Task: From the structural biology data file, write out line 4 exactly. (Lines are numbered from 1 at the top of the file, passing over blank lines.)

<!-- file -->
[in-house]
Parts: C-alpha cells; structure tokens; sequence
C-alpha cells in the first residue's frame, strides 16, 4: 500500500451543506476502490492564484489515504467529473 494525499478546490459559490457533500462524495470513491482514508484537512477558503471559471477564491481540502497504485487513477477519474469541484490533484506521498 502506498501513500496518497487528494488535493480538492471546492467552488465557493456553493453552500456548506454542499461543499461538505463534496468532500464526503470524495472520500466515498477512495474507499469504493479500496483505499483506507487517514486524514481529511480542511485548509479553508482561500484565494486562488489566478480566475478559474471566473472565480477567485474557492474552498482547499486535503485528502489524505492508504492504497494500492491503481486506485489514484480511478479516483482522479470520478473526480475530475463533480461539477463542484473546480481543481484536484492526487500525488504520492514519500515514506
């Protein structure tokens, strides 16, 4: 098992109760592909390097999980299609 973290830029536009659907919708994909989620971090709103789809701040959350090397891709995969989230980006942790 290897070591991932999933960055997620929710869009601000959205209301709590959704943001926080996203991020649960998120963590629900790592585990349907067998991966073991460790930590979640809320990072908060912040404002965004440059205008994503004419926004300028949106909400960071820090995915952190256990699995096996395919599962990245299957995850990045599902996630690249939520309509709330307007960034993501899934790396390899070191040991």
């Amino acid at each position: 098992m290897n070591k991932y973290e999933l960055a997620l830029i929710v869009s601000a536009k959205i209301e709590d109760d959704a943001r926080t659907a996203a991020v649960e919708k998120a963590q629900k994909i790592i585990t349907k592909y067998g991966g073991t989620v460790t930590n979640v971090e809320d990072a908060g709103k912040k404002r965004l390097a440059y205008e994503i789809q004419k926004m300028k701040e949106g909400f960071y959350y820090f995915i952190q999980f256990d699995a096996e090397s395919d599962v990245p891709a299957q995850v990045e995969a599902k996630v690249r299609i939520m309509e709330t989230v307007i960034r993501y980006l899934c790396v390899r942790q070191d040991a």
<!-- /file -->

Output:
């Protein structure tokens, strides 16, 4: 098992109760592909390097999980299609 973290830029536009659907919708994909989620971090709103789809701040959350090397891709995969989230980006942790 290897070591991932999933960055997620929710869009601000959205209301709590959704943001926080996203991020649960998120963590629900790592585990349907067998991966073991460790930590979640809320990072908060912040404002965004440059205008994503004419926004300028949106909400960071820090995915952190256990699995096996395919599962990245299957995850990045599902996630690249939520309509709330307007960034993501899934790396390899070191040991």